When I was growing up, I got the same tired lecture as everyone else: “I hope when you have kids, they are just like you.”
I’m not sure if this has happened yet. While my kids certainly took my genes and ran with them (poor kids), I’m not smart enough to judge their mannerisms and habits yet (although my wife is a genius at this). Yes, my son can throw a tantrum that reminds me of me but other than that, the verdict is out.
I work from home. I have three kids. The oldest is 6, the middle one is 4 (all boy and with the destructive force of a hurricane) and the youngest is 6 months.
Sometimes the father in me takes the controls at the keyboard when I’m writing. This can be awkward, especially when writing something as bleak as Nests. But it has helped my writing in a way (Nests, again as you’ll see when/if you read it).
From time to time, I do get the urge to stop writing and do something that will secure an actual paycheck once again. Freelancing is going alright, but let’s face it…no writer is ever going to be happy unless they can write for a living.
Still, the protectiveness and responsibility of being a father sometimes clashes with the selfish story-teller. When they do, there are some keen observations that I have made about the world. Some are inspiring and some are depressing.
You know, after all…you take the good, you take the bad, you take them both and then you have stuff like this:
* It depresses me to no end that my 6 year old daughter knows what Facebook is.
* My kids don’t really view the actual cordless phone in our house as “the phone.” No, “the phone” is one of those square things that mommy and daddy keep at their sides at all times.
* I love the fact that my kids get more excited about going to the library or a bookstore than they do a toy store.
* I love that when my my 6 year old daughter is reading, she will fight and struggle with a word for at least five minutes on her own before she’ll ask for help. (I don’t mind gloating here…she just started first grade and is reading on an almost 3rd grade level).
* I hate that I am so protective of my kids that my wife and I actually can’t decide if Home Alone is appropriate Christmas viewing for our 6 year old yet. I blame this on the violence the news constantly shows on television…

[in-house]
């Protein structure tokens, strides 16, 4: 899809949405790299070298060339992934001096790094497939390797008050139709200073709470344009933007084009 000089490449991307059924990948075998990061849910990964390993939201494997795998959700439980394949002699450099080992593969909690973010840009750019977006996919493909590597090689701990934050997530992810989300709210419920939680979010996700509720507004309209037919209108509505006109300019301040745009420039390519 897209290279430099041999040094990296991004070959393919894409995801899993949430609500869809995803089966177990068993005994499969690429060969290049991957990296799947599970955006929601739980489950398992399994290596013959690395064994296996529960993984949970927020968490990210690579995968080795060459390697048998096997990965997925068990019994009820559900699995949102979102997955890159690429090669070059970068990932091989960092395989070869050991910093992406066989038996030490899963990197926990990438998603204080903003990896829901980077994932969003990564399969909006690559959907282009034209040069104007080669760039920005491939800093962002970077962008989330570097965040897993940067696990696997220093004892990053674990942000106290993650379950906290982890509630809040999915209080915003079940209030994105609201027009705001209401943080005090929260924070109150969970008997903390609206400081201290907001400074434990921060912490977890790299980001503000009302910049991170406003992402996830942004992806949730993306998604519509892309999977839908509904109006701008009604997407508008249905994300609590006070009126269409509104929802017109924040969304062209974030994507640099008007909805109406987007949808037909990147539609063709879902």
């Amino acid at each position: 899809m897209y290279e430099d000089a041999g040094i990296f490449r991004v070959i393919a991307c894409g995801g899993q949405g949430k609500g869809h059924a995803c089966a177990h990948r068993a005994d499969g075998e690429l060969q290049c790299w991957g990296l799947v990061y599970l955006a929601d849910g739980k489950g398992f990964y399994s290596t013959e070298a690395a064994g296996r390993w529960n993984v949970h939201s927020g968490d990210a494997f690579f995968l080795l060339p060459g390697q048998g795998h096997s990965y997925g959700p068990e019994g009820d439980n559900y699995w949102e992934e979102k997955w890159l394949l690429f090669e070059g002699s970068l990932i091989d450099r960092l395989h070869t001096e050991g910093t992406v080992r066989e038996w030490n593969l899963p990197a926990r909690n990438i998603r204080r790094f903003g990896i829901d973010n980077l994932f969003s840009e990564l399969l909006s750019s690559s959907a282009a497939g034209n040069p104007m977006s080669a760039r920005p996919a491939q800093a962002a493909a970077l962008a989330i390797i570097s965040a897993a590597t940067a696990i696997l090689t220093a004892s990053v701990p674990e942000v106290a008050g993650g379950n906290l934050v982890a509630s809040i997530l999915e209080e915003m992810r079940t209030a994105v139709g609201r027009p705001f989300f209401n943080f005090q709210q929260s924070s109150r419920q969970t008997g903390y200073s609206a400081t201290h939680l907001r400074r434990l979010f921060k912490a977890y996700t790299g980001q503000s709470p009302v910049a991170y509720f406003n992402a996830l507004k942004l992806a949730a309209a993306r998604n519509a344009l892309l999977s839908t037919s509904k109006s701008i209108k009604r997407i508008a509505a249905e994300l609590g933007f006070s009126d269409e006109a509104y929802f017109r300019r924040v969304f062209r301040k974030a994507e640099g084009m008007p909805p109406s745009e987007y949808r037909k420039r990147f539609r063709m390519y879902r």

* I love the fact that my 4 year old son is all about Teenage Mutant Ninja Turtles right now. I grew up on them (screw G.I. Joe) so this is awesome for me.
* It’s pleasing to know that none of my kids sees the Kindle as a “book.” Books have covers and spines and actual pages you can turn.
* It’s depressing to know that all of my kids see the Kindle as the conduit for every other form of entertainment.
* My daughter is very much a Carly Rae Jepsen fan. I’m not so upset about this, though, as she also really likes the Ramones.
* I don’t have to worry about my kids wanting to read my stuff anytime soon. My daughter says “they are too big.” And there are no pictures, so my son doesn’t care.
* A few weeks ago, we caught my daughter writing a book. She had several sheets of notebook paper, some markers, and a stapler. She had stapled the pages together and made her own little book. It was called Everything Looks Blue.
She did not ask us for help. She wrote it herself. In it, everything turned blue. It was 12 pages long and had its own illustrations. Plot-wise, it is better than anything I have ever written. My wife and I asked what she was up to and she said she was “writing a book like Daddy.” My heart melted a little bit.
This parenting thing can be very rewarding. And so can the writer thing. I find it interesting that it can be easy to wear both hats at the same time but they often clash in peculiar ways.
In closing, I urge you t save some space in your Kindles (which really aren’t book) for Everything Is Blue.